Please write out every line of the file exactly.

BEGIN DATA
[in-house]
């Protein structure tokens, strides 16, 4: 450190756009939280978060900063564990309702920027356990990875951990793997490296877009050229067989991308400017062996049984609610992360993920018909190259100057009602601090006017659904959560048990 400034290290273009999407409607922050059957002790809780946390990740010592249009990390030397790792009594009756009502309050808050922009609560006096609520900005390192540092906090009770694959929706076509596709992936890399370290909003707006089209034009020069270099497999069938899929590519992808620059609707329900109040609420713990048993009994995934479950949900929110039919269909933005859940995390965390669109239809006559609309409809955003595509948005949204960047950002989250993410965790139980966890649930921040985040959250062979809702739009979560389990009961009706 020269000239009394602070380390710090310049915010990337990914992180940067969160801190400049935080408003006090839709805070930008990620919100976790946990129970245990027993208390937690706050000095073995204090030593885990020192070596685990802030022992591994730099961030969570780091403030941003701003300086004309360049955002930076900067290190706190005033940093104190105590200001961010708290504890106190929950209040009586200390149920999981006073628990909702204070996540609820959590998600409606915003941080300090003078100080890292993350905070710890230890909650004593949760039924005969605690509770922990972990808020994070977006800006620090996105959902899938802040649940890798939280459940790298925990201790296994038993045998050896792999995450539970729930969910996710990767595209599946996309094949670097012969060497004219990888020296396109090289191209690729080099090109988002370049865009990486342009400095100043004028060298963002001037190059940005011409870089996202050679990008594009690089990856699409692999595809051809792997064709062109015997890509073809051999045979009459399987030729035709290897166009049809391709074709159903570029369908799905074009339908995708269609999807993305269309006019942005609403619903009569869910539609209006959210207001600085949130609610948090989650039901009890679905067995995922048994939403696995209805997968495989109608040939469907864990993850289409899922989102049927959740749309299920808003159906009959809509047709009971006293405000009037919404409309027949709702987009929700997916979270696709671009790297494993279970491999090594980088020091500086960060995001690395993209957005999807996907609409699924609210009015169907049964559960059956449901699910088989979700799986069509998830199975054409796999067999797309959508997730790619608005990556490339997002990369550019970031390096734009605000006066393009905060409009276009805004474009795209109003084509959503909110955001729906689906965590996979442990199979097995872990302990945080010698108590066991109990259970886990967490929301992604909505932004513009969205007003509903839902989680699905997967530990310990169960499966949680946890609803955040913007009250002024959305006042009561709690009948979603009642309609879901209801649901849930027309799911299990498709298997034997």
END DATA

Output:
[in-house]
């Protein structure tokens, strides 16, 4: 450190756009939280978060900063564990309702920027356990990875951990793997490296877009050229067989991308400017062996049984609610992360993920018909190259100057009602601090006017659904959560048990 400034290290273009999407409607922050059957002790809780946390990740010592249009990390030397790792009594009756009502309050808050922009609560006096609520900005390192540092906090009770694959929706076509596709992936890399370290909003707006089209034009020069270099497999069938899929590519992808620059609707329900109040609420713990048993009994995934479950949900929110039919269909933005859940995390965390669109239809006559609309409809955003595509948005949204960047950002989250993410965790139980966890649930921040985040959250062979809702739009979560389990009961009706 020269000239009394602070380390710090310049915010990337990914992180940067969160801190400049935080408003006090839709805070930008990620919100976790946990129970245990027993208390937690706050000095073995204090030593885990020192070596685990802030022992591994730099961030969570780091403030941003701003300086004309360049955002930076900067290190706190005033940093104190105590200001961010708290504890106190929950209040009586200390149920999981006073628990909702204070996540609820959590998600409606915003941080300090003078100080890292993350905070710890230890909650004593949760039924005969605690509770922990972990808020994070977006800006620090996105959902899938802040649940890798939280459940790298925990201790296994038993045998050896792999995450539970729930969910996710990767595209599946996309094949670097012969060497004219990888020296396109090289191209690729080099090109988002370049865009990486342009400095100043004028060298963002001037190059940005011409870089996202050679990008594009690089990856699409692999595809051809792997064709062109015997890509073809051999045979009459399987030729035709290897166009049809391709074709159903570029369908799905074009339908995708269609999807993305269309006019942005609403619903009569869910539609209006959210207001600085949130609610948090989650039901009890679905067995995922048994939403696995209805997968495989109608040939469907864990993850289409899922989102049927959740749309299920808003159906009959809509047709009971006293405000009037919404409309027949709702987009929700997916979270696709671009790297494993279970491999090594980088020091500086960060995001690395993209957005999807996907609409699924609210009015169907049964559960059956449901699910088989979700799986069509998830199975054409796999067999797309959508997730790619608005990556490339997002990369550019970031390096734009605000006066393009905060409009276009805004474009795209109003084509959503909110955001729906689906965590996979442990199979097995872990302990945080010698108590066991109990259970886990967490929301992604909505932004513009969205007003509903839902989680699905997967530990310990169960499966949680946890609803955040913007009250002024959305006042009561709690009948979603009642309609879901209801649901849930027309799911299990498709298997034997």